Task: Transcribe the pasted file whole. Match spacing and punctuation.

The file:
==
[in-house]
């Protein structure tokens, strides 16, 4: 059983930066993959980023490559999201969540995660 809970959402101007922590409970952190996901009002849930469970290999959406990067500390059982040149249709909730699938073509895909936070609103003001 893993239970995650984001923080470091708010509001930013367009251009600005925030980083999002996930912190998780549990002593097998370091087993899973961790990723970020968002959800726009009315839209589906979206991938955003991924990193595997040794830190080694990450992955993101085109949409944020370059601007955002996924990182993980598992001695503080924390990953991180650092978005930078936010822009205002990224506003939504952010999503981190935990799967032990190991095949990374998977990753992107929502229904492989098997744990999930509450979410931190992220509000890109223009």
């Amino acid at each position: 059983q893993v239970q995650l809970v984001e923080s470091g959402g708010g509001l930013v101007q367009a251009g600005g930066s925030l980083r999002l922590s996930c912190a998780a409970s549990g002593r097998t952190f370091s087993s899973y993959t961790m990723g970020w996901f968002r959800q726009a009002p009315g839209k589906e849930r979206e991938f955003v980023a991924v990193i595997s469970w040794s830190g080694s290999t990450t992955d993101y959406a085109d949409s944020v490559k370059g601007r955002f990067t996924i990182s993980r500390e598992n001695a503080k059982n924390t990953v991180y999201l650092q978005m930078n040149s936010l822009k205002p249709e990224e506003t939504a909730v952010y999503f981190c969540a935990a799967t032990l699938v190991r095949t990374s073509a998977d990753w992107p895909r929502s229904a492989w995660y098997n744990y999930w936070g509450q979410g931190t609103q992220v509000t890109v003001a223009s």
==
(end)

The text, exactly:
[in-house]
């Protein structure tokens, strides 16, 4: 059983930066993959980023490559999201969540995660 809970959402101007922590409970952190996901009002849930469970290999959406990067500390059982040149249709909730699938073509895909936070609103003001 893993239970995650984001923080470091708010509001930013367009251009600005925030980083999002996930912190998780549990002593097998370091087993899973961790990723970020968002959800726009009315839209589906979206991938955003991924990193595997040794830190080694990450992955993101085109949409944020370059601007955002996924990182993980598992001695503080924390990953991180650092978005930078936010822009205002990224506003939504952010999503981190935990799967032990190991095949990374998977990753992107929502229904492989098997744990999930509450979410931190992220509000890109223009």
């Amino acid at each position: 059983q893993v239970q995650l809970v984001e923080s470091g959402g708010g509001l930013v101007q367009a251009g600005g930066s925030l980083r999002l922590s996930c912190a998780a409970s549990g002593r097998t952190f370091s087993s899973y993959t961790m990723g970020w996901f968002r959800q726009a009002p009315g839209k589906e849930r979206e991938f955003v980023a991924v990193i595997s469970w040794s830190g080694s290999t990450t992955d993101y959406a085109d949409s944020v490559k370059g601007r955002f990067t996924i990182s993980r500390e598992n001695a503080k059982n924390t990953v991180y999201l650092q978005m930078n040149s936010l822009k205002p249709e990224e506003t939504a909730v952010y999503f981190c969540a935990a799967t032990l699938v190991r095949t990374s073509a998977d990753w992107p895909r929502s229904a492989w995660y098997n744990y999930w936070g509450q979410g931190t609103q992220v509000t890109v003001a223009s």